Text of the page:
The superstar spoke out for the latest cover of Vogue.
We’ve known her as J.Lo, Jenny from the Block, and simply Jennifer Lopez, but now she’s legally Jennifer Lynn Affleck — and she doesn’t care if anyone has a problem with that.
Lopez and her partner Ben Affleck finally tied the knot back in August after an on-again-off-again courtship that dates back to 2003, and as part of her matrimonial bliss, Lopez officially took her husband’s name. Some observers questioned what kind of cultural message the choice sent, but the criticism doesn’t faze the global superstar, she told Vogue in a new interview for the fashion bible’s December cover.
But before we get to Lopez’s response, let’s explain where the critique came from. Her Vogue profile specifically references a New York Times opinion column by novelist Jennifer Weiner, titled “Why It Matters That J. Lo Is Now J. Aff.” The piece examines the popularity of women taking their husbands’ names, which remains very high (only about 20 percent of women have held onto their maiden name in recent years, the column explains) but also interrogates the significance of such a widely recognized person leaving her old name behind.
“Ms. Affleck may be surrendering to the power of love with this, her fourth marriage. But given the cringe-y history behind the practice, a woman taking her husband’s last name feels to me like a submission — a gesture that doesn’t say ‘I belong with him’ so much as ‘I belong to him,'” Weiner wrote. “And at this fraught moment for feminism in America, a woman like the former Jennifer Lopez deciding to change her name feels especially dispiriting.”
Asked about this take by Vogue, Lopez seemed to not be aware of the column at all, but she also defended her decision to change her name: “People are still going to call me Jennifer Lopez. But my legal name will be Mrs. Affleck because we’re joined together. We’re husband and wife. I’m proud of that. I don’t think that’s a problem.”
Of course, keeping one’s maiden name or taking a husband’s name isn’t the only choice. In recent years, some couples — both celebrity and otherwise — have decided to flip the script. Men taking their wives’ name has become a bigger part of the marital menu, and there’s always the option of a hyphenated last name that combines both identities. But Lopez told Vogue she didn’t have any interest in the idea of Affleck becoming “Mr. Lopez.”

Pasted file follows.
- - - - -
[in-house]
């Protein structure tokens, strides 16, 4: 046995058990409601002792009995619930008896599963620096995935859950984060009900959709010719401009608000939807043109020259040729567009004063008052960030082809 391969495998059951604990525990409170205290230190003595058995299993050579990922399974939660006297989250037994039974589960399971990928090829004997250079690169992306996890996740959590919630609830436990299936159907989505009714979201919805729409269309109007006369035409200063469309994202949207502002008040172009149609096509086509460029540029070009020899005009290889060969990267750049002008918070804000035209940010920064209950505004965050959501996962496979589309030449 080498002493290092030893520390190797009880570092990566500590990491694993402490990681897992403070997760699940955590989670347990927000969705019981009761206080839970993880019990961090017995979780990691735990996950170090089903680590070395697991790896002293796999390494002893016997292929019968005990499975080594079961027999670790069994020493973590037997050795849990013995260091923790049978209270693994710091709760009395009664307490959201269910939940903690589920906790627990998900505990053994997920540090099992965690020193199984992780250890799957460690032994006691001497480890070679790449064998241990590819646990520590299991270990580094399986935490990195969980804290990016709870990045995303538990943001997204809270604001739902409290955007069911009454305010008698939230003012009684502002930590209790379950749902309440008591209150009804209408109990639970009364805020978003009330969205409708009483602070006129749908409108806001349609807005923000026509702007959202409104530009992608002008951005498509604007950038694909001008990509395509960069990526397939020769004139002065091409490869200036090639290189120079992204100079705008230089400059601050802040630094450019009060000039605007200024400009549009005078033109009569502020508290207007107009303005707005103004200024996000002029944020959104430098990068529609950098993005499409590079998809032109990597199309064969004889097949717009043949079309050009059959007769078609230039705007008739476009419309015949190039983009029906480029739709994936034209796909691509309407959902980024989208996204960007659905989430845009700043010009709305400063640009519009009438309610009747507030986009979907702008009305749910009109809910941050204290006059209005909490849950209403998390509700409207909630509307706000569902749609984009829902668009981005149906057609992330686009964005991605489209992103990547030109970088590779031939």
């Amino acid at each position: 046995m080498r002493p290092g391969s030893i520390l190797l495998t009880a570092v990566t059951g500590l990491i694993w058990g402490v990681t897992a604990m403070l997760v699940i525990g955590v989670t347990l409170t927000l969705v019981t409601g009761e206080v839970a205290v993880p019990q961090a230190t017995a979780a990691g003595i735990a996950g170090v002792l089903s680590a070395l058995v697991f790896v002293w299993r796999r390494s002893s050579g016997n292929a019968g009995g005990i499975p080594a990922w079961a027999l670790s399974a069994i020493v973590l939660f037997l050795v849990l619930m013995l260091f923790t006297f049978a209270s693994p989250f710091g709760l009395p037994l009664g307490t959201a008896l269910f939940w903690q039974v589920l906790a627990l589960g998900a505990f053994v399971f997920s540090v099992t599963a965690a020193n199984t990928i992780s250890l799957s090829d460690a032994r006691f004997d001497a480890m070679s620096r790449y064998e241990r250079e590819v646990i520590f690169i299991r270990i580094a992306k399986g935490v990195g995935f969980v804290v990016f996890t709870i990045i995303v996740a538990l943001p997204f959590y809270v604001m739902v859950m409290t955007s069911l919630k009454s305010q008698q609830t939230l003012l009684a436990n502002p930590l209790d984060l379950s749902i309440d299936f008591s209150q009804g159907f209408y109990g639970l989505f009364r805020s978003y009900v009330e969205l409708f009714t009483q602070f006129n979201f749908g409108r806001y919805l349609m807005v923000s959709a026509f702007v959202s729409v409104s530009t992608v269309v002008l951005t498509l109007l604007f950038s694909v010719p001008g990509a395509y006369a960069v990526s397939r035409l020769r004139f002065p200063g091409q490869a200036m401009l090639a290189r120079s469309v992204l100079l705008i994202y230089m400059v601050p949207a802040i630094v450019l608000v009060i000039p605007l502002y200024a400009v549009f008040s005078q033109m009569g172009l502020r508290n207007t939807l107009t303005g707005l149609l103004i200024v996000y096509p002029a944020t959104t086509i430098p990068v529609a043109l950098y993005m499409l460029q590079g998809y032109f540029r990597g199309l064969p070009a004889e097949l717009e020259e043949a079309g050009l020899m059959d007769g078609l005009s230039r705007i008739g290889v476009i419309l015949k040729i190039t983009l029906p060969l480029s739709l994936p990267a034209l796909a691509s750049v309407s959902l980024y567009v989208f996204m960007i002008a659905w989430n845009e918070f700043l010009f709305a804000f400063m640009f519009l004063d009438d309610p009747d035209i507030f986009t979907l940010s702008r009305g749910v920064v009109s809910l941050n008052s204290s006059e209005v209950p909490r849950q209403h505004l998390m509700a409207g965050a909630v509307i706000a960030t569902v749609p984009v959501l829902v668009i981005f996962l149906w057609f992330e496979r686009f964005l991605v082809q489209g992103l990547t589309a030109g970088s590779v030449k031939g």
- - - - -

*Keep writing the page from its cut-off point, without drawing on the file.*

“It’s not traditional. It doesn’t have any romance to it. It feels like it’s a power move, you know what I mean?” Lopez explained. “I’m very much in control of my own life and destiny and feel empowered as a woman and as a person. I can understand that people have their feelings about it, and that’s okay, too. But if you want to know how I feel about it, I just feel like it’s romantic. It still carries tradition and romance to me, and maybe I’m just that kind of girl.”
Elsewhere in the interview, Lopez discussed blending families, which includes her children with ex-husband Marc Anthony and Affleck’s with ex-wife Jennifer Garner, and she made it clear that her ideas about creating a harmonious union go beyond just herself and her new husband.
“What I hope to cultivate with our family is that his kids have a new ally in me and my kids have a new ally in him, someone who really loves and cares about them but can have a different perspective and help me see things that I can’t see with my kids because I’m so emotionally tied up,” she said.